In the world of geo-diplomatic intelligence spawned by the Cold War and continued by all nations who can afford it ever since, spying, hacking and spreading disinformation have become a kind of operational norm. This means that whenever a political leader needs to create a scare, there will always be one available for immediate exploitation. Over the past 70 years, alarms about spying and foreign meddling only burst into the media at moments in which leaders judge it expedient to draw such incidents to the public’s attention. In the midst of an intractable pandemic that has caused severe political grief to the leaders of the US and the UK, this is one of those moments.
Most of these cases produce mild diplomatic incidents that may have immediate pragmatic consequences but rarely alter the balance of power or degenerate into forms of durable conflict. In today’s case, pitting China against the US, after the closure of the Chinese Consulate in Houston, the consequences appear to be far from negligible. It is, after all, an election year in the US and Donald Trump’s chances of getting a new four-year lease on the White House are rapidly dwindling. This may be just the first act of a four-month drama or an alternative scenario — alongside the Israel-Iran conflict — for Trump to have the tail to wag the dog.
With the ultimate prospect of an intercontinental war, no one in the media seems to notice what is special and different about the idea of hacking research on COVID-19 treatments, cures and vaccines. That is because both the media and politicians have failed to ask the basic question: Why would anyone want access to urgent medical research?
In a rational world in which nearly 8 billion people find themselves assailed by fear of contamination, accompanied by the gutting of their economies and the violent transformation of their way of life, research on treatments and cures should logically take the form of a universal collaborative project spontaneously shared among all competent experts and researchers across the globe. Instead, we are passively witnessing a competition driven solely by the profit-motive of a few.
The real question is: Why isn’t this research already being shared? Why must it be hacked? Everyone knows the answer to that question. It is too obvious, too much a part of the landscape to mention. That is why they dare not even ask the question or assess the consequences. The winner of the race expects to be handsomely rewarded, benefiting from a monopolistic position. And the nation that harbors the winner will be the first to exploit it, with the option of hoarding.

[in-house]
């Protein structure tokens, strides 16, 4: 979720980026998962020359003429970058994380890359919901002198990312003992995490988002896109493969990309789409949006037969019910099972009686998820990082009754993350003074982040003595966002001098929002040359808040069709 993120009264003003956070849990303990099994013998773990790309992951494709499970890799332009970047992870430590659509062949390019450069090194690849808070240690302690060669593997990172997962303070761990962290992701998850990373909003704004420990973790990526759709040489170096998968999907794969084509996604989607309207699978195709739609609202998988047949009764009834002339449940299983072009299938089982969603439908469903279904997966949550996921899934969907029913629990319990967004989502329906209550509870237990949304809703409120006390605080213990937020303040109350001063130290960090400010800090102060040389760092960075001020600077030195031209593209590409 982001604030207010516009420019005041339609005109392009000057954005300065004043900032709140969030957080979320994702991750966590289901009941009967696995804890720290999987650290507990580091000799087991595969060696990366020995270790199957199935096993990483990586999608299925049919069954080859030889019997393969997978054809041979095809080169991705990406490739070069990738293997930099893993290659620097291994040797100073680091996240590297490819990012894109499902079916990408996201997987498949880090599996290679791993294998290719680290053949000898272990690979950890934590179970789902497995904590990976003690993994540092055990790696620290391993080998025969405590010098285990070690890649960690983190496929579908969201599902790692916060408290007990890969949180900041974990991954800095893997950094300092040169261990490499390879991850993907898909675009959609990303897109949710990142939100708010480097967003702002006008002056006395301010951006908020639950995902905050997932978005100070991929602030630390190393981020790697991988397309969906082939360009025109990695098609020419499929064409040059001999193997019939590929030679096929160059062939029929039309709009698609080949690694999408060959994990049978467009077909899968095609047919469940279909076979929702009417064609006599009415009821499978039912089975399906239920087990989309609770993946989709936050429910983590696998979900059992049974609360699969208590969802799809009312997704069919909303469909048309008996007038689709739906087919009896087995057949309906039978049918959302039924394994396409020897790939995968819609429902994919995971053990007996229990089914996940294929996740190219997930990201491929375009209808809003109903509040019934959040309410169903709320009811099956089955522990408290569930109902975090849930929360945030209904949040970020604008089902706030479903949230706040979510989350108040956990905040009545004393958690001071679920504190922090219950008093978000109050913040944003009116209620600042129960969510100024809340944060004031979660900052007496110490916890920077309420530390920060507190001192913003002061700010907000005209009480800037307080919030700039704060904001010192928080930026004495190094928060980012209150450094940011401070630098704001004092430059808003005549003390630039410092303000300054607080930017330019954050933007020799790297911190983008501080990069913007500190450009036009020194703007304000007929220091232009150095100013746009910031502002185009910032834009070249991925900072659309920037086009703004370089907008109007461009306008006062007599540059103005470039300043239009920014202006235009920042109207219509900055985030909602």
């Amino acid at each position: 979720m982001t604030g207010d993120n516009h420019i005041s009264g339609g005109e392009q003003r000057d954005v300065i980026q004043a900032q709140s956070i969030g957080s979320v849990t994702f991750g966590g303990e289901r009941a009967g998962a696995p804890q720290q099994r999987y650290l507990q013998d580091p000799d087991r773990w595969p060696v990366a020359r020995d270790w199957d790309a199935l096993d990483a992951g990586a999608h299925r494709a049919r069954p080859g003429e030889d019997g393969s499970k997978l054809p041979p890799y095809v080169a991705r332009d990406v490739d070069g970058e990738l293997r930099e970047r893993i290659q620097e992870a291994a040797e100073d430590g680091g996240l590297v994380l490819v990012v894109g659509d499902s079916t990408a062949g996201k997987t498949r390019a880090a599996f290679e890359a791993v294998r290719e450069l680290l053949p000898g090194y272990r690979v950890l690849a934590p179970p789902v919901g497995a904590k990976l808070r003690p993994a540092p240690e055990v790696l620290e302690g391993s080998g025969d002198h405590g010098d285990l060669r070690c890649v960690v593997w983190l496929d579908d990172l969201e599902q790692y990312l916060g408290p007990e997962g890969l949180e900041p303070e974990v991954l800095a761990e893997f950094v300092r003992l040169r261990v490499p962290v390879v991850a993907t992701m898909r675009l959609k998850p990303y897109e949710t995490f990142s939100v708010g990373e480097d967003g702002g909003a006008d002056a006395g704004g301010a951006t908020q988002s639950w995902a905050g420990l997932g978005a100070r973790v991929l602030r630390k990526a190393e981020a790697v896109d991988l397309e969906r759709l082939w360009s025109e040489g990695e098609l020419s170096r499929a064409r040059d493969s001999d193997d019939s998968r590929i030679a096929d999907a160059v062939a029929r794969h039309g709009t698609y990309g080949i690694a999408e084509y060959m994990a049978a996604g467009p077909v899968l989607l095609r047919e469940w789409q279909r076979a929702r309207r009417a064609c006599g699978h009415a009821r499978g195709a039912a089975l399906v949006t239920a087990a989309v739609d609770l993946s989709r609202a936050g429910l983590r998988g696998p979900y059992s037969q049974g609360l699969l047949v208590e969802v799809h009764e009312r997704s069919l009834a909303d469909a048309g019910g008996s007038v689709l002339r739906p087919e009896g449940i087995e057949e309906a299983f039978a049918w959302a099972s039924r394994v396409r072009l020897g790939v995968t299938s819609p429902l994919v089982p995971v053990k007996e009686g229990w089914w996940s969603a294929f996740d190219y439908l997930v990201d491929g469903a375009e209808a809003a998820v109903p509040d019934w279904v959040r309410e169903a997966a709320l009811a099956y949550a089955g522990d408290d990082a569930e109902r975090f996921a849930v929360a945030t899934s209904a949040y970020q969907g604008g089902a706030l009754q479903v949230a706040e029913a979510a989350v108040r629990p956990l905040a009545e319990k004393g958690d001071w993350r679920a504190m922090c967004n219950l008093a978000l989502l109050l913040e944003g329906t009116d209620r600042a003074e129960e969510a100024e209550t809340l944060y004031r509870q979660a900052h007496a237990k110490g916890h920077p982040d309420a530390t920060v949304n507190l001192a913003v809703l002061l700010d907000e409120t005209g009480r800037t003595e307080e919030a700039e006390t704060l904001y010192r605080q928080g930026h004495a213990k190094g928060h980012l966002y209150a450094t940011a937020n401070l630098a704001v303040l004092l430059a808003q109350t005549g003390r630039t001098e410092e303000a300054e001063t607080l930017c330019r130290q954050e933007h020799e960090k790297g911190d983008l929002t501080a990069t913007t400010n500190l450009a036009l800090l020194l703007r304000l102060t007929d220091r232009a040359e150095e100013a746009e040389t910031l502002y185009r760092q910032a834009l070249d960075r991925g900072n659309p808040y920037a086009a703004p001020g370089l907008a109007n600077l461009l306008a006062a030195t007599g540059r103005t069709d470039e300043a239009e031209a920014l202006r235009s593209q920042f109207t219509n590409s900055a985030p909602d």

That is how today’s world order works and everyone seems to accept it as normal, even in these far from normal times. It’s a unified ideological system that governs both geopolitics and the economy. Competition, profit and what Thomas Piketty has called the “sacralization of property,” including industrial property, are the pillars of our historical heritage from the industrial age.
Secrets permit monopolies. Monopolies guarantee excessive profit. The rule of the game is that researchers on one side of the world must be unaware of the progress of their colleagues elsewhere. May the best researcher win. Yet this not only slows down progress toward a satisfactory solution, but it also increases the risk that the winning solution may be flawed or incomplete.
In today’s world, sharing means compromise. But that is deemed unacceptable for a simple reason: Compromise means being compromised. Totally unacceptable.
*[In the age of Oscar Wilde and Mark Twain, another American wit, the journalist Ambrose Bierce, produced a series of satirical definitions of commonly used terms, throwing light on their hidden meanings in real discourse. Bierce eventually collected and published them as a book, The Devil’s Dictionary, in 1911. We have shamelessly appropriated his title in the interest of continuing his wholesome pedagogical effort to enlighten generations of readers of the news. Click here to read more of The Daily Devil’s Dictionary on Fair Observer.]
The views expressed in this article are the author’s own and do not necessarily reflect Fair Observer’s editorial policy.